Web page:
Imagine had the article used the above values as its theme -- what a different world this would be!
Name withheld by request, Los Angeles
On behalf of the entire Academy for Jewish Religion family, I wish to express our deep appreciation to The Jewish Journal for the beautiful stories highlighting our accomplished students and graduates ("Midlife Calling" and "New Prayer Communities Seek Spiritual High," Aug. 20). It is an honor and a privilege to have created a rabbinical, cantorial and chaplaincy school able to teach such dedicated, motivated and passionate individuals. Having achieved success in their "first" professions, they are now poised to make a profound impact on the Jewish community. We will all benefit as a result.
Rabbi Stan Levy, Chair Board of Governors Academy for Jewish Religion Los Angeles
Stem Cell Research
Dr. Charles Hyman seeks to reassure us that, despite Bush's position on stem cell research, the work will get done abroad, and therefore shouldn't be a factor in the election (Letters, Aug. 13). I am not at all reassured. First, the same ideologues who want to prevent the research in this country might very well strive to prevent the use in this country of any treatments created by stem cell research elsewhere.
My second and much greater worry is that outsourcing what might be the most promising new direction in medical and biological research could be disastrous for scientific research in this country, and not just in the medical area. All the fields of both biological and physical sciences are becoming increasingly interconnected; blocking stem cell research could have a "domino effect" on wide variety of areas of science and the technology by cutting off potentialities that we cannot even imagine at the moment.
Finally, from a tribal point of view, losing out to other countries in medical and scientific research and development would also be "bad for the Jews." As in so many other fields of intellectual endeavor, we Jewish Americans are prominent in many of these arenas far out of proportion to our numbers. I cannot prove it, but I think that this fact contributes to our political clout as well.
Deborah Bochner Kennel, Los Angeles
Cathy Young ("Texas GOP Pushes 'Christian Nation,'" July 23), objects to the symbolic reference to America as a Christian nation. But the European religious landscape raises the question of whether such symbolic slights are Jews' biggest problem.
The Texas platform contrasts with the new European Union Constitution, which, at France's behest, omits any reference to God.
In this secular environment, French Jews are denied the right to wear kippot in school, denied the right to vote absentee if an election falls on a Jewish holiday and denied accommodations when exams fall on Shabbat. Several European nations have outlawed the production or even importation of kosher meat, and others are threatening to outlaw circumcision, as well.
These restrictions are supposedly pro-animals and children, rather than anti-Jewish, in motivation. But Jews cannot thrive where religion does not.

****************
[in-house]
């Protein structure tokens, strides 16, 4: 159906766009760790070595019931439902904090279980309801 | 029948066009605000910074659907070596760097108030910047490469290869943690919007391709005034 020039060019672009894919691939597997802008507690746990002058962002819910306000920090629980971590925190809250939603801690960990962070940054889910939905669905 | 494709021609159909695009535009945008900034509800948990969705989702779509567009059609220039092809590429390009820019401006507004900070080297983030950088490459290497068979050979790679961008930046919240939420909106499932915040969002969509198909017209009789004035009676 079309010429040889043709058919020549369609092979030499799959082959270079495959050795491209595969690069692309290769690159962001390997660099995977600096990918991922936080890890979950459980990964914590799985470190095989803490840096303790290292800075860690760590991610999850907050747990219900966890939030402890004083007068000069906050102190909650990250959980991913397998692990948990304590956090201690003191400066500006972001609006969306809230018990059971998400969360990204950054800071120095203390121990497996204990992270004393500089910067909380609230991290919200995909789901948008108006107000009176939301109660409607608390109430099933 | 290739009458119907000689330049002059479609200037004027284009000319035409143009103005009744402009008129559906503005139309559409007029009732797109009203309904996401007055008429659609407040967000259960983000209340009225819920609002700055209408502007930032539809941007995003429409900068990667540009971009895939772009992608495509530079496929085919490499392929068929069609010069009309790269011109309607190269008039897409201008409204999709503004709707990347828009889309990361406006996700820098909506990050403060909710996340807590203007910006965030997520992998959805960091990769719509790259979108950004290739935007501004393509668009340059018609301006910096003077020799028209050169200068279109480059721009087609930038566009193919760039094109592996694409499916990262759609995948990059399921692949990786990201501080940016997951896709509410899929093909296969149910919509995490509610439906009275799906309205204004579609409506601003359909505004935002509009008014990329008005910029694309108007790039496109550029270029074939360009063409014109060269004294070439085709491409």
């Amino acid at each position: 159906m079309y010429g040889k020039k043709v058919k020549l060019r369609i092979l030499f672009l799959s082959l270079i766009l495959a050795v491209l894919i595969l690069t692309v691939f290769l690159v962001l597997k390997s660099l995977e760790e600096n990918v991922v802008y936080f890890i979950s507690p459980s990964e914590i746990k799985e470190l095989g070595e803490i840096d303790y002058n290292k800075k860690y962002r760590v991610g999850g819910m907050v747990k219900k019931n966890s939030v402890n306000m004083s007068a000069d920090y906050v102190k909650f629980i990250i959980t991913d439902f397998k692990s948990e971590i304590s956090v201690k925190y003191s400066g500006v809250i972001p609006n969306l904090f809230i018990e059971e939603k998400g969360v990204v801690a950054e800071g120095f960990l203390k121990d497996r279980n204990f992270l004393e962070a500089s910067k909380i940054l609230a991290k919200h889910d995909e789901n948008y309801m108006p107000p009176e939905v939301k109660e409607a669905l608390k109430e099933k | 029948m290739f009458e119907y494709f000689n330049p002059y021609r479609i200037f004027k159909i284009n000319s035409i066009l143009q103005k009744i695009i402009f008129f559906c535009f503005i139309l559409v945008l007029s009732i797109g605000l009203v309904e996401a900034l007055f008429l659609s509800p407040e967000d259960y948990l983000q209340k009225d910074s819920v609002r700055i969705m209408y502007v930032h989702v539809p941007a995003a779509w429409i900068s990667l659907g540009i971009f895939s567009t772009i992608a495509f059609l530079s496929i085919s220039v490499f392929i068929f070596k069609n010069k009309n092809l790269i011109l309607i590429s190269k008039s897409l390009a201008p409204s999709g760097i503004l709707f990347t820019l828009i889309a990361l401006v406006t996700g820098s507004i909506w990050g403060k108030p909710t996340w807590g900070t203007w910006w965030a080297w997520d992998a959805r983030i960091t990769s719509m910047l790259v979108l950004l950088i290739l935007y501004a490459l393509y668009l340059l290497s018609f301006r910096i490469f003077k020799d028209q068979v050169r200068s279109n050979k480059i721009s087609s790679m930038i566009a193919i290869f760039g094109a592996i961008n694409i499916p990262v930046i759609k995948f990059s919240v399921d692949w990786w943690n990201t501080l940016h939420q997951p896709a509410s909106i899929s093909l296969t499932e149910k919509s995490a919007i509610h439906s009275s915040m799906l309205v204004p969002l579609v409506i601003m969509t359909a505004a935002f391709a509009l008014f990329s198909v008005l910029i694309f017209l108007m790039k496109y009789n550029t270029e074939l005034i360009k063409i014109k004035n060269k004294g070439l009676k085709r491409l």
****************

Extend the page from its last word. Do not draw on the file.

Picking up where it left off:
In places like Texas, religion is deemed a constructive activity that deserves respect (even when it's a minority denomination). In places like France, it's considered by many to be a nonconstructive, divisive activity that must yield before other goods, like "social unity" or the rights of animals.
Jews have less to fear from positive support for religion than from negative restrictions on it. The Christian resolution might make some Jews uncomfortable, but it does not make their religious practice illegal.
Mitchell Keiter, Los Angeles
Mark Pelavin's essay on the need to renew dialogue with Presbyterian leaders makes me wonder if he has actually read the resolutions passed by this church ("We Must Renew Presbyterian Dialogues," Aug. 13).
Certainly, most Presbyterians are as shocked as I am by what their leaders are doing. As they should be, because the behavior of these men is shocking.
The Presbyterian resolutions call for turning Israel into a Muslim/Palestinian state by demanding "the right of [Palestinian] refugees to return to their homeland."
And while the formal resolutions did not brand democratic Israel as an apartheid state, the church's official press release did. Moreover, the leaders of this church, notably Stated Clerk Clinton Kirkpatrick, have libeled Israel by accusing it of apartheid in numerous formal statements, the earliest at least four years old.
The leadership of the Presbyterian Church is quite deliberately working to destroy the Jewish state by demanding a right of return, by promoting divestment, by regularly publishing outright untruths about events in Israel and by demonizing Israel in programming and official statements going back over a decade.
I believe that the Jewish community will be best served not by talking with the Israel-hating Presbyterian leadership at the national level but by going directly to the millions of Presbyterian pastors, elders and individual Christians who understand that the Jewish state has a right both to exist and to defend itself.
Diana Appelbaum, Boston Israel Action Committee Newton, Mass.
Bravo to Managing Editor Amy Klein for her courageous piece on mourning ("Over Mourning," July 16). I agree with her on our need to move from a perspective of victimization to one of dignity and empowerment. Here's to continuing the conversation and moving forward.